This afternoon, I had my second follow-on appointment since I was in the hospital. We went over the results of my blood draw from Friday, and most of my numbers look really good for someone who was so recently sick. There are a couple of things we’re going to keep an eye on, but I don’t have to go back for a month, so that’s a good sign.

Finally, Keba and I wandered around our local Kroger while they filled a new prescription I’m starting to replace an old one. It ended up being a second walk for the day, leaving me tired and sore but contented.

As impatient and restless as I have been about recovering, I’m surprised and pleased with the sudden progress I seem to be making over the past few days. Now, the task is for me to restrain my enthusiasm so as not to overdo it.

DLH

Read more at my The Rambling Road weblog...

Read more at my Worldview site...

Worldview: The Rambling Road: Experiments

Last week, I learned the hard lesson of not eating too much at one time, something I hope I don’t soon forget. But, the experience got me to thinking about the side effects, especially as they relate to my blood sugar that I am monitoring twice a day.

When I went into the hospital, my numbers were dangerously high (along with apparently everything else being dangerously out of whack…), but a regular course of insulin injections brought them down to more manageable levels. Since I’ve been home, my numbers have still been high, but far better than they were.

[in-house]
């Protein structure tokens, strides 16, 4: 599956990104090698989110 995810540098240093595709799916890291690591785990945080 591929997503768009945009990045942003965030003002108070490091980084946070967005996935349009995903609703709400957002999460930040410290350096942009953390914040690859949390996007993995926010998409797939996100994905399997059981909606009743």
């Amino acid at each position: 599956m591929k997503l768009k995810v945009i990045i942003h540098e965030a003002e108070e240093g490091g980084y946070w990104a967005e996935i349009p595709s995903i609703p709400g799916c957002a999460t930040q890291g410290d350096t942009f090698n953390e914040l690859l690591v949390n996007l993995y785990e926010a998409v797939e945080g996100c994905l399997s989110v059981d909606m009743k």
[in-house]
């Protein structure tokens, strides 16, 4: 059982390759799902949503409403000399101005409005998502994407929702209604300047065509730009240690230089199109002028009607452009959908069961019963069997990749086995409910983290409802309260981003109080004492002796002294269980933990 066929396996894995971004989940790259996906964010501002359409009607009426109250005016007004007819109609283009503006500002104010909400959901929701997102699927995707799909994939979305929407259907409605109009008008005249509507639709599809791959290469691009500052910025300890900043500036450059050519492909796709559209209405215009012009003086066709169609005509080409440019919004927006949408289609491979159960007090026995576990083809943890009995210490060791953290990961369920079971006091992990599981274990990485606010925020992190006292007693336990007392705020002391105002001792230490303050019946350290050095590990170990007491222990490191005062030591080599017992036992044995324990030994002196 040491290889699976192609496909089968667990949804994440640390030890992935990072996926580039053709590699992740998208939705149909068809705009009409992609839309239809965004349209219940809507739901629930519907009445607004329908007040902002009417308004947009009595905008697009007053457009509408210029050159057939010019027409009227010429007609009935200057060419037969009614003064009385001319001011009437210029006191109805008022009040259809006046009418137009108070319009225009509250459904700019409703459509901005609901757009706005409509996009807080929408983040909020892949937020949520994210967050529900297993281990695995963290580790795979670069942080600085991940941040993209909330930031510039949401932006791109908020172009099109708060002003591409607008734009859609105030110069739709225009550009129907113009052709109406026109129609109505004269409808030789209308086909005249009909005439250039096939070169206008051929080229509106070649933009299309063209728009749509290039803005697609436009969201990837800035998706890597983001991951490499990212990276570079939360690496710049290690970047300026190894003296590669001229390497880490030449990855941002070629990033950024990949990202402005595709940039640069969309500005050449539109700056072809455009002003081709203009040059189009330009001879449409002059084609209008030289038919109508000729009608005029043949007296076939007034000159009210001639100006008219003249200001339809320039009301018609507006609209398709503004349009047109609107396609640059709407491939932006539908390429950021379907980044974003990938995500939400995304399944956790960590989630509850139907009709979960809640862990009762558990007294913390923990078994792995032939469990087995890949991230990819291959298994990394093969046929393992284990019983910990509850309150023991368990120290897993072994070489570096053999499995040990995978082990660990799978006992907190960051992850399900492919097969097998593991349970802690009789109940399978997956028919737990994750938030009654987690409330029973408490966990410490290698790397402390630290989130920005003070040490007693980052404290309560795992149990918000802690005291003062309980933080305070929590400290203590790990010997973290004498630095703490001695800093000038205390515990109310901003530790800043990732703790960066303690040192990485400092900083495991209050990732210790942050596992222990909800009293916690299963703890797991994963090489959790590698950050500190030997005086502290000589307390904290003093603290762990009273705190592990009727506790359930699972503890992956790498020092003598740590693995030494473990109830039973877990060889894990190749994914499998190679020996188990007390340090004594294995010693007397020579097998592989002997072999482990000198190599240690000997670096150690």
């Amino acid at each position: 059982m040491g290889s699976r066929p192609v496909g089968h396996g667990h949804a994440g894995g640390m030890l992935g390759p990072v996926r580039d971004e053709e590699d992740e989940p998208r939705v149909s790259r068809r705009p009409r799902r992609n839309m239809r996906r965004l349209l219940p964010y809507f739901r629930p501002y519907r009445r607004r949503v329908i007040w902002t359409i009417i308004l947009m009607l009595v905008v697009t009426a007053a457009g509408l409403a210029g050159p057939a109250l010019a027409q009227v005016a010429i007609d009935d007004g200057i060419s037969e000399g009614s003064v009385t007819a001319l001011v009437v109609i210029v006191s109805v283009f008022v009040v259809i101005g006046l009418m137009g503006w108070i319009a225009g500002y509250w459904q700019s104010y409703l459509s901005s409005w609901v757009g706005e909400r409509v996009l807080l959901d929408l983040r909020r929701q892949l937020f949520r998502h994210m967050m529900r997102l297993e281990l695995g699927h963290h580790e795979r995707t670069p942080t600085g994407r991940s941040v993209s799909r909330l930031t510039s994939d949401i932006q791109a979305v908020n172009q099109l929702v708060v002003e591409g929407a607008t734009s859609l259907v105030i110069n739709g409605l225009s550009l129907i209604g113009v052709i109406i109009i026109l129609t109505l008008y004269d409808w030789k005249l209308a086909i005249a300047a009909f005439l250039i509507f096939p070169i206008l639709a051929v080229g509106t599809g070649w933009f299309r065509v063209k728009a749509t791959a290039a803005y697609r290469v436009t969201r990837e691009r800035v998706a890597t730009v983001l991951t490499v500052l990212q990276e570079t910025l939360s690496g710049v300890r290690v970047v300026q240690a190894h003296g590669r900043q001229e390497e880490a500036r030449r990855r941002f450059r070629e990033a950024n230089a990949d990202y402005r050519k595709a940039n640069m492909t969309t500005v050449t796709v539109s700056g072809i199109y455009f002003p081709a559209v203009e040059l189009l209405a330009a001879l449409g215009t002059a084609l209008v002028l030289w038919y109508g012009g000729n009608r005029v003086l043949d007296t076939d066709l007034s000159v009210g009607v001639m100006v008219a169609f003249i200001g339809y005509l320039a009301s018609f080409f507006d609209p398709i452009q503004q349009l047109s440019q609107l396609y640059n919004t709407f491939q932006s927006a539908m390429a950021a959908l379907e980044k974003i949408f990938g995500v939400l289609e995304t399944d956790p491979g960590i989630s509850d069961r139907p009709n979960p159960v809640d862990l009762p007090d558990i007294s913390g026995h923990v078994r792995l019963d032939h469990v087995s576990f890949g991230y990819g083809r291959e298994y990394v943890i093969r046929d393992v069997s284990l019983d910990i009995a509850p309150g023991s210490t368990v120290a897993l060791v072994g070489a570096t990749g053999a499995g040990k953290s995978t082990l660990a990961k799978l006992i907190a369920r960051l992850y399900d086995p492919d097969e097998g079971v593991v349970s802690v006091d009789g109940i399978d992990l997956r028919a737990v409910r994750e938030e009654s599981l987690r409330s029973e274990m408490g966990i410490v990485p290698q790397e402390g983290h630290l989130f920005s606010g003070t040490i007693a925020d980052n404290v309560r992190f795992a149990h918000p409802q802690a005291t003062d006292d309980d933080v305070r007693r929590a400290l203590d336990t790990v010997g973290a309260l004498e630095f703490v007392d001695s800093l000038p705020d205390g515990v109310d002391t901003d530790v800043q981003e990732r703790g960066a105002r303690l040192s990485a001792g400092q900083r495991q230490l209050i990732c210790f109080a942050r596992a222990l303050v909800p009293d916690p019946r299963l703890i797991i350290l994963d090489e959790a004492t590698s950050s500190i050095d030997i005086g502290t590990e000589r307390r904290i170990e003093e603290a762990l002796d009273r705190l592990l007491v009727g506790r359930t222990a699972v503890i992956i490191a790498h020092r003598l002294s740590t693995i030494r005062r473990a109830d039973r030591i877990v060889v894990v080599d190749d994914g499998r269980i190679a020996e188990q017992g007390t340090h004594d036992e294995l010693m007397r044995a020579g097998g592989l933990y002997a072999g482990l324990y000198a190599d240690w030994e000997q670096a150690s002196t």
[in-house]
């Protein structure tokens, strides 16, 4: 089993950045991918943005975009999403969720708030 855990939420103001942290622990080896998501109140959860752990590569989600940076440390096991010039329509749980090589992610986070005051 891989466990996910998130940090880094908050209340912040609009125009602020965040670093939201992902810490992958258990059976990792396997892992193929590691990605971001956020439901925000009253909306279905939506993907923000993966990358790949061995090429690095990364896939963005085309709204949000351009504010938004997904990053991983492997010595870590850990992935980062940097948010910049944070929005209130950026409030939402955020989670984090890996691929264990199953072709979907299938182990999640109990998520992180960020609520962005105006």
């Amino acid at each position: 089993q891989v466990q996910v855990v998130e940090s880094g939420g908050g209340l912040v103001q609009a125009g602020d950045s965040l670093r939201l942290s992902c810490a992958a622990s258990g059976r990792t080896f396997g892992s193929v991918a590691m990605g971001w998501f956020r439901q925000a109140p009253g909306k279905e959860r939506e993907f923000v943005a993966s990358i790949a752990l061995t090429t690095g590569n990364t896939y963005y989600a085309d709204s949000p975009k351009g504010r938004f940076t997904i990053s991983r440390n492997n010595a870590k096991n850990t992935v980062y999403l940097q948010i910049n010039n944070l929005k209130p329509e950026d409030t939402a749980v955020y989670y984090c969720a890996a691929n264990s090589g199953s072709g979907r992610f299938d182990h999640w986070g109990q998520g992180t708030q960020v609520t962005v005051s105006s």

What I wanted to find out is whether I could affect those numbers even more by changing my approach to what, how, and when I am eating, how much water I am drinking, when I am taking related medications, and how much physical activity I am getting.

Granted, those are a lot of variables to monkey with at once, but they all have a common component of metabolism, and metabolism is a key factor in my greatest risk factor, that being the fact that I am still well overweight.

As things stand now, I am waiting to eat until I am discernibly hungry, which means that I don’t have a regular meal time schedule as it is difficult to predict when I might be hungry. Further, I am consuming massive amounts of water, right now at least a gallon to a gallon and a half a day. I also increased the time between doses of my medication to spread it more evenly through the day. Finally, I am using a regime of “natural movement” exercises to increase my physical activity as I build up the stamina to do more.

I have been following this plan for about three days now, and the result is that my blood sugar number was in the “normal” ranger for the first time in quite a while yesterday afternoon and again tonight. Granted, this plan is not without cost, as I suspect some part of my fatigue is related to the change in quantity and timing of calorie intake, but my hope is that I can retrain by body to get used to the change and also lose weight in the process.

Presuming my numbers stay where they are supposed to be, I will continue this process for as long as it works or until I come up with something better.

DLH

Read more at my The Rambling Road weblog...

Read more at my Worldview site...